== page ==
I also did a significant amount of reading on what to do with infants on airplanes...And by 'what to do' I really mean 'how to survive long-haul flights.' Seriously, I thought I was supermum when we set out of the house heading for our flight. I had two new toys, teethers, multiple changes of clothes, nappies(diapers) 'a dozen (well, 10) and all ointments, creams and hand sanitisers neatly and beautifully packed in my liquid bag WHICH was at the top of my hand luggage ready to whip out at security, thank you very much. I had this brilliant full-proof plan and a picture in my head that looked something like this:
Two young, slick parents with a sweet, non-noisy, completely content baby acing security and putting the business travelers to shame with their super-fast strategy for detaching pram, luggage components and walking baby through in under 2 minutes flat. Then boarding the plane with nap schedule, feeds during take-off and landing and activity time sussed. Boom. (Sorry my husband is the only one that gets away with saying that...)
We were going to do it. I was even excited, yes, really.
Needless to say practically none of the above happened smoothly. Well, we were pretty good at security lines though I will say this: We did NOT receive any preferential treatments to skip queue's despite all the lovely bloggers who claimed in their 'flying with a baby' posts that we would.Just one of several things that was nice in theory but didn't shake out. So, I am inspired to write you a (hopefully) short and comprehensive list of things to watch out for traveling with an infant. It is not meant as a negative slant on this... more a 'realistic' take on the topic... at least according to our baby...
I expected little E to be overwhelmed and overstimulated. I did not, however, expect that it would take 6 of the 7 1/2 hours on the international flight to calm her down for a nap... which then only last one sleep cycle of 45 minutes. Here's why napping in airports and on planes is tough:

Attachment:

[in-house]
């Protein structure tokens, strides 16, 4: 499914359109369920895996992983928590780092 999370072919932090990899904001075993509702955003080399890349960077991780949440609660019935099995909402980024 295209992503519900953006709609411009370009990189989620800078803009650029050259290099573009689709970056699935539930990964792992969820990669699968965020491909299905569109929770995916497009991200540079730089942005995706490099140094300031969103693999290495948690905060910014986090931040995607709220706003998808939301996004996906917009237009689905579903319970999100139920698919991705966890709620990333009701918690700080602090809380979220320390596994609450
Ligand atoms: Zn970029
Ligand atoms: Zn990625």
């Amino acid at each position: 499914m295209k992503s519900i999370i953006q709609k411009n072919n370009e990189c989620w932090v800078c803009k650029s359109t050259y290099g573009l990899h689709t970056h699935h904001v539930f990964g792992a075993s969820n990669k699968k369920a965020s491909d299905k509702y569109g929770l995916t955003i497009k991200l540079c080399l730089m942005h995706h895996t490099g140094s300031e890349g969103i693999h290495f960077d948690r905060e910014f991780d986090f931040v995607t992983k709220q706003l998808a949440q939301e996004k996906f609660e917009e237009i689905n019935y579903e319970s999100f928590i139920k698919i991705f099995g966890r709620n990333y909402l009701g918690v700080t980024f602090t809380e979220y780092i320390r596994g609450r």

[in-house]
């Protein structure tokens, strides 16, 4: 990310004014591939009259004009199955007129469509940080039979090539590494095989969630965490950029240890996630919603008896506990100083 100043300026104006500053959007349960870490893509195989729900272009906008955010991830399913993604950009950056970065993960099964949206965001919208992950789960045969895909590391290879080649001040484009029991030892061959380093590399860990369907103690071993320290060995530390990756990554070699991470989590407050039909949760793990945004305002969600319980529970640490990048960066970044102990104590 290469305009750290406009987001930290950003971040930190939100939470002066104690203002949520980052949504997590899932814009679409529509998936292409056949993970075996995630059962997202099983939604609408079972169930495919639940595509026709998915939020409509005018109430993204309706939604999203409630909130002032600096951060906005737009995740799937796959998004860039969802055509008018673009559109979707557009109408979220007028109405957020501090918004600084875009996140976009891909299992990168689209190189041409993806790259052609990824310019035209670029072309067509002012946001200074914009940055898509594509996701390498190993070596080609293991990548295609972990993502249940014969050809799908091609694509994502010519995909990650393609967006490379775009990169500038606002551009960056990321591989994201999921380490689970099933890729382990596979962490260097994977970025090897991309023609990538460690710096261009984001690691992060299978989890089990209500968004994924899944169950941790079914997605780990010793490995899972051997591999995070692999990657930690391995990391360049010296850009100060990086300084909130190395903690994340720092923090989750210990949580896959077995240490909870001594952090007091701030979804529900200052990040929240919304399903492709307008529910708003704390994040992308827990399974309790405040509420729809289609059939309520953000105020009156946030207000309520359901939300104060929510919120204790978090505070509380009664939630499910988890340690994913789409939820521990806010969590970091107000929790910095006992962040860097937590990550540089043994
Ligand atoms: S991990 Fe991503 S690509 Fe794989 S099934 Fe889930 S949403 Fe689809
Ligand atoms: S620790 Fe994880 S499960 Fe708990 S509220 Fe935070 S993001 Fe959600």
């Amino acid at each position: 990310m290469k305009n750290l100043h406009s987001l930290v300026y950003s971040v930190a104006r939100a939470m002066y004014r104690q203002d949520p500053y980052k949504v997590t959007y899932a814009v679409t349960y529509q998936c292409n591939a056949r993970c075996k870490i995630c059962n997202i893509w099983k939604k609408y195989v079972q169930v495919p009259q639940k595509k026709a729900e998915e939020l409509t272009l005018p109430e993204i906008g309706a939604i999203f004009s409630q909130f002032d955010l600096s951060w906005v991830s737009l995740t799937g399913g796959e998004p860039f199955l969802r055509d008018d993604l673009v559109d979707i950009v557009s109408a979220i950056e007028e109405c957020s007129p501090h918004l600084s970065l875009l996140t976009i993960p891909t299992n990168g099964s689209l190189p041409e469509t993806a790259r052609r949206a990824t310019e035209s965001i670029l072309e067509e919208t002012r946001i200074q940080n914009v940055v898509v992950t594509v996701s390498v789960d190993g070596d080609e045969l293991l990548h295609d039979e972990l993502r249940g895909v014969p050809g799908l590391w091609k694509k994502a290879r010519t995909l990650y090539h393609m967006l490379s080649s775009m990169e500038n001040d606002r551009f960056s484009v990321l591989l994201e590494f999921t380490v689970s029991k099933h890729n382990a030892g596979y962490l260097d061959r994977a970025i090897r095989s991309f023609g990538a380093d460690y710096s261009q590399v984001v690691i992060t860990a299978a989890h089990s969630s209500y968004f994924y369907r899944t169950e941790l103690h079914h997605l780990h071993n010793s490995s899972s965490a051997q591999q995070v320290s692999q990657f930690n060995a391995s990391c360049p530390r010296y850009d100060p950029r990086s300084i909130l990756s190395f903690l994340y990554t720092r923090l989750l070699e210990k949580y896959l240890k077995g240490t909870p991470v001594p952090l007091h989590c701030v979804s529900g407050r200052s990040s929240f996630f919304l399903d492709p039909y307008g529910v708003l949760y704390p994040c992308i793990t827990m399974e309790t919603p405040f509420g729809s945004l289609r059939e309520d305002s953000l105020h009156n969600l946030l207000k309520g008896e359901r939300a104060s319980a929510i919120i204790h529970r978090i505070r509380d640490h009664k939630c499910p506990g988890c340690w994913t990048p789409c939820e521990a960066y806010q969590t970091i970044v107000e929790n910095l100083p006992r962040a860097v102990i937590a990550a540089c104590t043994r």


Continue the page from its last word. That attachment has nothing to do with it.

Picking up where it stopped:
- Lack of Darkness: Until you are flying with a baby I don't think that you notice that flying above the clouds means there's a LOT of light. Little E is fairly used to sleeping either in a dark nursery or occasionally on-the-go in her pram or car seat... where movement is the main factor in helping her turn off. Therefore, this resulted in us having to put her over my shoulder looking at the navy seat cover and Chris creating a blind from blankets to give her a sense of some darkness to 'zone out' for sleep.
- Crew and Strangers: Really people were generally very nice traveling. However, there IS an issue of people being too nice when you have a baby you are trying to nap. If it wasn't another passenger passing us heading to the bathroom, it was a crew member bending over towards little E and saying, "Ooooo, awww, such a cutie!" - that's lovely and all, expect she was just closing her eyes and now we are back to square one! (I honestly almost said that a few times but bit my tongue...)
- Transitions in Travel: This is the sweet reality that just when little E was about to, or had just gone to sleep, we were on the move again: either on or off a plane, through another security line or walking through the terminal. Again, not helpful for keeping to any kind of stable sleeping plan.What was helpful though was to carry her in my wrap and just wheel the pram around so at least we weren't buckling her in and out of that for security etc. You can 'wear' your baby through security, they just take a swab of your hands and do a quick drug test in the machine - take 30 sec max.
To make a loooong story short, we were delayed essentially 24hrs on the way out and again 24 hrs on the way home. And by delayed I mean we had 3 different 'technical' problems with planes, weather issues... the lot. All whilst mid-travel, therefore we spent endless hours in airports, planes on the tarmac and had two extra hotel stays we weren't anticipating. So, the theory that you pack extra stuff for the event of emergency travel was fine... until we were delayed THAT much. So, here's the play by play of getting through that with the specifics about running out of diapers: